GeoLog

photomicrograph

Imaggeo On Monday: Geometric Microscape of Agate

Imaggeo On Monday: Geometric Microscape of Agate

“Crazy Lace” is an agate collected in Mexico, which offers great opportunities for aesthetic photomicrography. Here we see the common arrangement of fibers of chalcedony (microcrystalline quartz) in parallel bands alternating with black thin layers of Fe oxides. Polarized light photomicrograph, crossed polarizers and red tint plate. width 5.4 mm. Sample kindly provided by Denise M. Har ...[Read More]

Get the picture? How choosing the right photograph can add value to your science communication

Get the picture? How choosing the right photograph can add value to your science communication

If you are a scientist you probably know the value of a good, well designed image. The right graph or diagram can help the reader to really grasp the meaning of a complicated theory or process, help to illuminate a critical piece of data, or highlight a key finding. But whilst much advice exists about how to create effective, accessible images, what about photographs?   In our early training, ...[Read More]

Imaggeo On Monday: Blue Olivine in an unusual basalt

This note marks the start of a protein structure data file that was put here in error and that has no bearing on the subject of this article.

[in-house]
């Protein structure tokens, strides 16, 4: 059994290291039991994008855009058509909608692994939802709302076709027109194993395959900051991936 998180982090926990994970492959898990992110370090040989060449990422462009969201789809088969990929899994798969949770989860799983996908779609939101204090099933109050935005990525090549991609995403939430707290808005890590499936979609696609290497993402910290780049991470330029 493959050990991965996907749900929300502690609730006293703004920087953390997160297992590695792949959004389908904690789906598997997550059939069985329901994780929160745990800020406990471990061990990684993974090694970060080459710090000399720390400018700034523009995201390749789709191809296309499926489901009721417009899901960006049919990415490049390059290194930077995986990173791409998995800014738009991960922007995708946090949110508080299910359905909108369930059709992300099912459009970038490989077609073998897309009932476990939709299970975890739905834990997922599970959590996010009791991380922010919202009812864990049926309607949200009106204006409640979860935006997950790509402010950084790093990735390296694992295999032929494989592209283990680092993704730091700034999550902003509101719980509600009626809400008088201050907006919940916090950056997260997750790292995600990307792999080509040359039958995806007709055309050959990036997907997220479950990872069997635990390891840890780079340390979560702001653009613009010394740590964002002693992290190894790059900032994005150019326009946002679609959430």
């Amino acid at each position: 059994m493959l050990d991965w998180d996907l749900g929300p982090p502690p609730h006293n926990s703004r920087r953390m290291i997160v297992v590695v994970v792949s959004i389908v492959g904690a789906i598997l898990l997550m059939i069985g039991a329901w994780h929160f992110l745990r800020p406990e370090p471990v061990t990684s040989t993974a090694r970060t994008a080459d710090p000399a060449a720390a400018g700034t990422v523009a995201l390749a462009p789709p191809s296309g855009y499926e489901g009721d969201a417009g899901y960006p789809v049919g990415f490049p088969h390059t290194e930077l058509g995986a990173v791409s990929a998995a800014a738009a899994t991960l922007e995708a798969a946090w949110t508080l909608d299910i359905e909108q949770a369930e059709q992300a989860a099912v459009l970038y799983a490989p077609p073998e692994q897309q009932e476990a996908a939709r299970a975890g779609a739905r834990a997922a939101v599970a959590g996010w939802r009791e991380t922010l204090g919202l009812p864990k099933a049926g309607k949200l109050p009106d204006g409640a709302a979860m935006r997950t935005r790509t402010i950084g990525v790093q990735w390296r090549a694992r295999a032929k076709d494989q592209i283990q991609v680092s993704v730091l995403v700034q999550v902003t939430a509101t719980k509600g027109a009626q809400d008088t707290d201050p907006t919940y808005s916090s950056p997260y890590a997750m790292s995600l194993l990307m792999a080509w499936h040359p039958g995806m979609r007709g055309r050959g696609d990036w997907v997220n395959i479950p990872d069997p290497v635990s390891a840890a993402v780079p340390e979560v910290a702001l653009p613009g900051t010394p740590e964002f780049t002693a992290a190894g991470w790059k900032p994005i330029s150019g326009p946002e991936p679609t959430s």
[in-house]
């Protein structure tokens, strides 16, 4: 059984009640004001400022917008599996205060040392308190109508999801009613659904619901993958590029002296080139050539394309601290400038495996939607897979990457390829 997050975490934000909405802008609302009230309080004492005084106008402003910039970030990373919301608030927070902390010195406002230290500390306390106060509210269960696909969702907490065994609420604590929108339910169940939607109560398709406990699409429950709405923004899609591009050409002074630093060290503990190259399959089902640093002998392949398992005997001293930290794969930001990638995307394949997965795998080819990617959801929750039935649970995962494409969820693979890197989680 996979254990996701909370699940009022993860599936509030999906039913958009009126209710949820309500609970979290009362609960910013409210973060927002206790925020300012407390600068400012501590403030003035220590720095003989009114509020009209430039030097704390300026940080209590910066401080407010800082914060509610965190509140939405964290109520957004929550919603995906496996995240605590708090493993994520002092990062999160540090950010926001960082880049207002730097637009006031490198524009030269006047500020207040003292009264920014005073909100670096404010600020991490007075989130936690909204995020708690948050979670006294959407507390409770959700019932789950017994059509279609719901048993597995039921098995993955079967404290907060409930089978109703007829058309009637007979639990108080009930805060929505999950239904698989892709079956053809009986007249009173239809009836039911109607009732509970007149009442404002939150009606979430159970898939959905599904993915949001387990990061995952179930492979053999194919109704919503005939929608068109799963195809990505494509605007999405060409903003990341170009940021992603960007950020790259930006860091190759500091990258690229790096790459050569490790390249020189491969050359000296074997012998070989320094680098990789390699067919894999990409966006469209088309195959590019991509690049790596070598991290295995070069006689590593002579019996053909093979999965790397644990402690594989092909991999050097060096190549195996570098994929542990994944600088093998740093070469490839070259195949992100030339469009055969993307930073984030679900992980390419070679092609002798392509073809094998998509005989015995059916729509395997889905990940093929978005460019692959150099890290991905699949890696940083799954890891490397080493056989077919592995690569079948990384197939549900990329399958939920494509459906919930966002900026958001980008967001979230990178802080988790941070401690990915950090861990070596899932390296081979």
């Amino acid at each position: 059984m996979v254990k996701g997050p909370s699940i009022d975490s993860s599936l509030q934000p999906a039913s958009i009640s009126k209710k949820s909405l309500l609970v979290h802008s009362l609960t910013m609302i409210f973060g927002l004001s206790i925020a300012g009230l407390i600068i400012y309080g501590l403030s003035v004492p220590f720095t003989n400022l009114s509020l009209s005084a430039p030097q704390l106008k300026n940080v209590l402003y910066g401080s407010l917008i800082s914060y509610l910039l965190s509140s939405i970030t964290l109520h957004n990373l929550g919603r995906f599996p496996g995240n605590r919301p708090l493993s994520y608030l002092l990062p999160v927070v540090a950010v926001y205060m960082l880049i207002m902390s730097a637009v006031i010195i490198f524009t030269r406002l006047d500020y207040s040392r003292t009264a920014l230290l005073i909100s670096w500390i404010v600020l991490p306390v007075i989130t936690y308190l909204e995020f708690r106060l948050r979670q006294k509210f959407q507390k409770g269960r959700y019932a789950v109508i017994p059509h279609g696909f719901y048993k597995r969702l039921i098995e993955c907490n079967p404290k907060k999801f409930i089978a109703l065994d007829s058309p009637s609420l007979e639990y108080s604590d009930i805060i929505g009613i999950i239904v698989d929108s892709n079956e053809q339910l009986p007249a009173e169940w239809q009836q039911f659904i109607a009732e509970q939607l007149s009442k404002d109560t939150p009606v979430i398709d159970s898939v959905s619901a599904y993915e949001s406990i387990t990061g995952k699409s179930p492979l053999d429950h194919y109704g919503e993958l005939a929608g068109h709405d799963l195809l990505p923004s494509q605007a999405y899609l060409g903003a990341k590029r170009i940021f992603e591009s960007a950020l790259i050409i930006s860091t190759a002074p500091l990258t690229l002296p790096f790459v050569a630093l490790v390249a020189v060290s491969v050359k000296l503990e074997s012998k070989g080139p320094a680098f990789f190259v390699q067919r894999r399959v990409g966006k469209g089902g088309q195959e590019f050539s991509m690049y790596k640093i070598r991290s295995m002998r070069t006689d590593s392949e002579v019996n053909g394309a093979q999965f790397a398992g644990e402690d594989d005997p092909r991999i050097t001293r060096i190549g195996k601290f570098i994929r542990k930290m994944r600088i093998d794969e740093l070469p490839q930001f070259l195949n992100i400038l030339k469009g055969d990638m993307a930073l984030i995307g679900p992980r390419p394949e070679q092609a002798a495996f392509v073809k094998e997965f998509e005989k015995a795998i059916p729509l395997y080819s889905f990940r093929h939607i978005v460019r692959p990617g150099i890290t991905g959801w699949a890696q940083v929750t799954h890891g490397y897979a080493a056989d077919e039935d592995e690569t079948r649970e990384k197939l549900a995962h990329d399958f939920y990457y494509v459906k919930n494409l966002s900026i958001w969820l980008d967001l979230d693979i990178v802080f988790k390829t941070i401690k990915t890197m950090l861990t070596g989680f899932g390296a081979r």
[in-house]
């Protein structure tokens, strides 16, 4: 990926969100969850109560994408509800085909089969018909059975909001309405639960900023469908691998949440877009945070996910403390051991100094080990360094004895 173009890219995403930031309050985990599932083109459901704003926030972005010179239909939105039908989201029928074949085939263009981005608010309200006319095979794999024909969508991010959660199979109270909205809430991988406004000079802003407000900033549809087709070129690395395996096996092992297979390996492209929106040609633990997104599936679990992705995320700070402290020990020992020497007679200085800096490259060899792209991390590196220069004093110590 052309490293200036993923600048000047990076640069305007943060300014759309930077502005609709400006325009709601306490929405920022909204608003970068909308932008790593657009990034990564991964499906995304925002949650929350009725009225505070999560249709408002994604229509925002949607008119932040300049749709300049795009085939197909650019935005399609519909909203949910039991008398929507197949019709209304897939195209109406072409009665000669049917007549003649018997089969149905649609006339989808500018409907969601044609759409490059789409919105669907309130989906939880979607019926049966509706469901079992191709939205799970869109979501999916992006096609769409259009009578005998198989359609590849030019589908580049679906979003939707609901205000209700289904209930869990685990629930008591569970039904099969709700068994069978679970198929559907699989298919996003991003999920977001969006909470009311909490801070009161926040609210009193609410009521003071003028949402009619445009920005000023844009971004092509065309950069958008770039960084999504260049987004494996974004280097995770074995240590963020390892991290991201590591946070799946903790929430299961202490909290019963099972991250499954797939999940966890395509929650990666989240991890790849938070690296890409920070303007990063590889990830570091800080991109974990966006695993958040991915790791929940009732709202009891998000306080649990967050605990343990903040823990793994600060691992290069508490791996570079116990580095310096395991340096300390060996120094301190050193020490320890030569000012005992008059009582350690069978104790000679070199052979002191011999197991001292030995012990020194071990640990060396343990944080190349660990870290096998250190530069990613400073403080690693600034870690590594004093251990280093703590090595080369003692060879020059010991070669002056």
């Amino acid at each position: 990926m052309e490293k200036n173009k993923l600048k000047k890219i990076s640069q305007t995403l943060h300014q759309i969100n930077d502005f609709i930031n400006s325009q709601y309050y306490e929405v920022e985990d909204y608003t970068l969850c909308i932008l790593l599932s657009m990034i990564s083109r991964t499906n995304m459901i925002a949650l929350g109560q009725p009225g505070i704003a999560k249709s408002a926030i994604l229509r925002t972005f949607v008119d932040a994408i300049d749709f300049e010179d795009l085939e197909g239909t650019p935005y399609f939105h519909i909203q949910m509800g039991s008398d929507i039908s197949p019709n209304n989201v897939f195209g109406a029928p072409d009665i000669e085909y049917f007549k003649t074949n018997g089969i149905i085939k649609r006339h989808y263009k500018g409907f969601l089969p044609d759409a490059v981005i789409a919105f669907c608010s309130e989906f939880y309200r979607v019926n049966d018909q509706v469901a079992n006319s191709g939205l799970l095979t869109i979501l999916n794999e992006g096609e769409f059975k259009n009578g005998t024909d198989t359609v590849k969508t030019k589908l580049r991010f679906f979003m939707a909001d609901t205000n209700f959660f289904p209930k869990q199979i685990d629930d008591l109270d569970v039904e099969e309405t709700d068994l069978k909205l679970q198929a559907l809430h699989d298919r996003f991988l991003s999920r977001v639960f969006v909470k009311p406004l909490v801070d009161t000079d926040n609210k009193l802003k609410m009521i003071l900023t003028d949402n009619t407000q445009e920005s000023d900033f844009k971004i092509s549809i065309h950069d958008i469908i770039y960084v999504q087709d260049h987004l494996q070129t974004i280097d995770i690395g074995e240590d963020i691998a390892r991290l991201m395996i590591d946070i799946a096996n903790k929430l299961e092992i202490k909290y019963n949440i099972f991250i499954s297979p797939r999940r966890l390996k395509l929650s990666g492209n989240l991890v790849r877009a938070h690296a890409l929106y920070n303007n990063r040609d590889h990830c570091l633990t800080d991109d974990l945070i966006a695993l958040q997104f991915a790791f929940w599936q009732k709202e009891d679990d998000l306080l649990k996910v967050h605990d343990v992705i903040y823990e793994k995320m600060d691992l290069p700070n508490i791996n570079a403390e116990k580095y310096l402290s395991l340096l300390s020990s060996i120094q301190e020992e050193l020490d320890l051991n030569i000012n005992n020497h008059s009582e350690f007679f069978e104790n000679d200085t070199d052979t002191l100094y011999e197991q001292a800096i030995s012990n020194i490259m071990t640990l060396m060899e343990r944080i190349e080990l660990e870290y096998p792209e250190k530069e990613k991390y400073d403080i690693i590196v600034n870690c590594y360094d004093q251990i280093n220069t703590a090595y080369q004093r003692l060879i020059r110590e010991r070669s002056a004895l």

Imaggeo On Monday: Blue Olivine in an unusual basalt

Blue Olivine set in a matrix of pyroxene, magnetite and plagioclase in a basalt collected by the photographer, Bernardo Cesare, on the shore of the Sea of Galilee, Israel. Polarized light photomicrograph. Crossed polarizers and red tint plate. Width c. 2.7 mm. Who may have been throwing this stone a couple millennia ago?   Description by Bernardo Cesare, after the description on imaggeo.egu.e ...[Read More]

Imaggeo On Monday: Emoji from meteorites; impact spherule

Imaggeo On Monday: Emoji from meteorites; impact spherule

This is a crossed polarized light photomicrograph of an impact spherule; a small mineralisation made when a meteorite hits the Earth and melts the rock at the point of impact, from Barberton Greenstone Belt, in South Africa. These spherules are the only remnants of Early Earth’s meteorite impact history, from between of 3.2 and 3.5 billion years ago. In this photo you can see the K-feldspar ...[Read More]